5 myths about native plants

Beebalm uncles

Monarda fistulosa, also known as Beebalm, is just one of many plants native to Ontario that debunk the myth of homeliness.

Why is it that sometimes the things closest to us are the least understood? Here’s a quick myth-busting guide to native plants with some gorgeous options for adding “local colour” to a garden in Southern Ontario.

Myth #1: Native plants are drought tolerant.

A plant native to your area has thrived in your area for a very long time so it’s usually happy with what Mother Nature provides–seasonal rainfall, snow melt, etc. But we’re so used to giving our imported ornamental plants regular waterings from hoses and sprinklers (because imported plants come from all over the world and aren’t necessarily happy with our local climate) that we look at native plants with their OK-on-their-own appeal and call them “drought tolerant”. Native plants will have problems in a real drought just like any other plant. It just might take them a little longer to start complaining.

Myth #2: They don’t have great flowers.

Perhaps it’s those walks in the woods surrounded by so much green that inspire people to think native plants aren’t showy. But Southern Ontario is rich with fabulous flowering perennials. Take a look at Beebalm, with its lush mop-heads ranging in colour from pale pink to purple, or Cardinal flowers (Lobelia cardinals L.) with their eye-searing red fringe so popular with hummingbirds.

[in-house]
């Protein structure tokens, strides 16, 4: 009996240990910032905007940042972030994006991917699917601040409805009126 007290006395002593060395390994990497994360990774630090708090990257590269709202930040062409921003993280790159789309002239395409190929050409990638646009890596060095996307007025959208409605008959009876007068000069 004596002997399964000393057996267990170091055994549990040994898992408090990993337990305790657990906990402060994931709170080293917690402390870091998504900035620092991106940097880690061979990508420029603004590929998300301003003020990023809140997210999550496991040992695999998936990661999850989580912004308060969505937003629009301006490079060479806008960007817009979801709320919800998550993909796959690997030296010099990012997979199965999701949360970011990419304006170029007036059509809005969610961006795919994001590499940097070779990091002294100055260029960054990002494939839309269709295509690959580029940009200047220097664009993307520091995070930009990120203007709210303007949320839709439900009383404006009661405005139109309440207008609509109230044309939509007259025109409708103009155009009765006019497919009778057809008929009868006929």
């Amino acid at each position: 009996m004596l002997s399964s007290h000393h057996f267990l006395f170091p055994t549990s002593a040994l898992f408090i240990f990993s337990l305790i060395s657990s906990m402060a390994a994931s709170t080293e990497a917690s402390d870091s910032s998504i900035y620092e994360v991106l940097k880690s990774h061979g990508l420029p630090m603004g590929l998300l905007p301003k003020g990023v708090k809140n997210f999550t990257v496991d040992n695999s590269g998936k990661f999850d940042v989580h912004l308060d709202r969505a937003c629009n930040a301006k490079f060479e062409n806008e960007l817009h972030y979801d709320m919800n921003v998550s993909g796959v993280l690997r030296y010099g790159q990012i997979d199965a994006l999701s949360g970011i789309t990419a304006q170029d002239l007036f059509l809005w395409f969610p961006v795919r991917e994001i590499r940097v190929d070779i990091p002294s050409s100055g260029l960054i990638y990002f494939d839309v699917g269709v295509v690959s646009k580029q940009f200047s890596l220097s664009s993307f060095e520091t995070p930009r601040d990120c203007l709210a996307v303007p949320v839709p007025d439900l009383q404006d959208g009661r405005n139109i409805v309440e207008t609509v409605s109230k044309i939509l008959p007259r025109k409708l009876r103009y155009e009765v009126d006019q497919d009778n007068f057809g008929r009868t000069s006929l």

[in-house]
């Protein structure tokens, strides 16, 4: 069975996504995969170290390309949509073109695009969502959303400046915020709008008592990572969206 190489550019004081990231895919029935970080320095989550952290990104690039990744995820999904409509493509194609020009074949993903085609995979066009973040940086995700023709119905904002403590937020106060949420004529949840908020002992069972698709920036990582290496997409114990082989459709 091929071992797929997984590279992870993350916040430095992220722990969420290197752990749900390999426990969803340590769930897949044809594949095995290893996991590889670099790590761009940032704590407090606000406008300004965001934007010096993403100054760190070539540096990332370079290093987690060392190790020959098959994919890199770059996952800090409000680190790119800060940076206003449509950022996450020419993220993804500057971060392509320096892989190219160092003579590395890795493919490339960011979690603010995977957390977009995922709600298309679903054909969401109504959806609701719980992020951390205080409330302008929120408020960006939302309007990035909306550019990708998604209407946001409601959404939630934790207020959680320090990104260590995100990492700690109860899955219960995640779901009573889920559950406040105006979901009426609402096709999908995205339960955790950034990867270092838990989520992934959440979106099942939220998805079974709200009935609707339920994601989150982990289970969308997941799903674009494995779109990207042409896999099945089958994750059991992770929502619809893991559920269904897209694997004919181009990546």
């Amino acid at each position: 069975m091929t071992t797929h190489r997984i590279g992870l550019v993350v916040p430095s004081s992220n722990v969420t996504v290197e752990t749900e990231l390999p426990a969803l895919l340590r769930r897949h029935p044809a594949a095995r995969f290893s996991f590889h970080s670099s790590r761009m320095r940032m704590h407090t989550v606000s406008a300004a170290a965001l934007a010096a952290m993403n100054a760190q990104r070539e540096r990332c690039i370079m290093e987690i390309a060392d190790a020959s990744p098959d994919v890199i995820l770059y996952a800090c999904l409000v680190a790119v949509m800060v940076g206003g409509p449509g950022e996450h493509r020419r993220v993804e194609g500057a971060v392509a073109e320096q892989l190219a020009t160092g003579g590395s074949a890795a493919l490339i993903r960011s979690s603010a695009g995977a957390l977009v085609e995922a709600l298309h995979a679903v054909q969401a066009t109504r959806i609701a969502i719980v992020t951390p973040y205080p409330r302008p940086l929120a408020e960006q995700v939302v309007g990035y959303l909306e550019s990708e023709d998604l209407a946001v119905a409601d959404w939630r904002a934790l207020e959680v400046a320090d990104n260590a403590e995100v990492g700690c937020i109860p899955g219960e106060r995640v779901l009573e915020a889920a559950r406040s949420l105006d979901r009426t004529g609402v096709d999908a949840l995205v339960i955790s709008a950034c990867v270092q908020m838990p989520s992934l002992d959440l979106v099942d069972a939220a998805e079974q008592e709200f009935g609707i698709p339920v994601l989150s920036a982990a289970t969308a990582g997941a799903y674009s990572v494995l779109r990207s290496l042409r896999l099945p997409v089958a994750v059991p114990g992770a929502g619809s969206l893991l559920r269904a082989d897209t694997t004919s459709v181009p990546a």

Myth #3: They get out of control.

Just because they’re used to growing in your neck of the woods, doesn’t mean a native plant will go rampant on you. You’re far more likely to have problems with an imported plant with a reputation for being invasive. When buying a plant, native or imported, always check the tag for information about its maximum height and spread.

Myth #4: They may be native but they can still be finicky.

A plant native to your area, or country, or continent, doesn’t have super powers to grow anywhere in your garden. Its natural habitat might be a shady mountainside or a sunny valley or a deeply shaded woodland bog. To give your new plant the best possible start in your garden, make sure it’s given a spot that works for its particular needs just like any other plant. Having said that, there are plenty of native plants that adapt well to average soil conditions such as the two shrubs shown below–New Jersey Tea and Shrubby cinquefoil.

Myth #5: You can’t mix native plants with imported plants.

There’s the perception that native plants need a wild kind of environment with untouched soil while imported plants need a manicured garden bed with lots of soil amendments. But native and non-natives can and do live happily together so long as they all share the same basic requirements. You see this happening all over older suburbs where mature trees (often native) have been kept during the construction of the housing development and then gardens are filled up with imported plants.

Click on any photo to get information about how each plant is a myth-buster and to start the slideshow.

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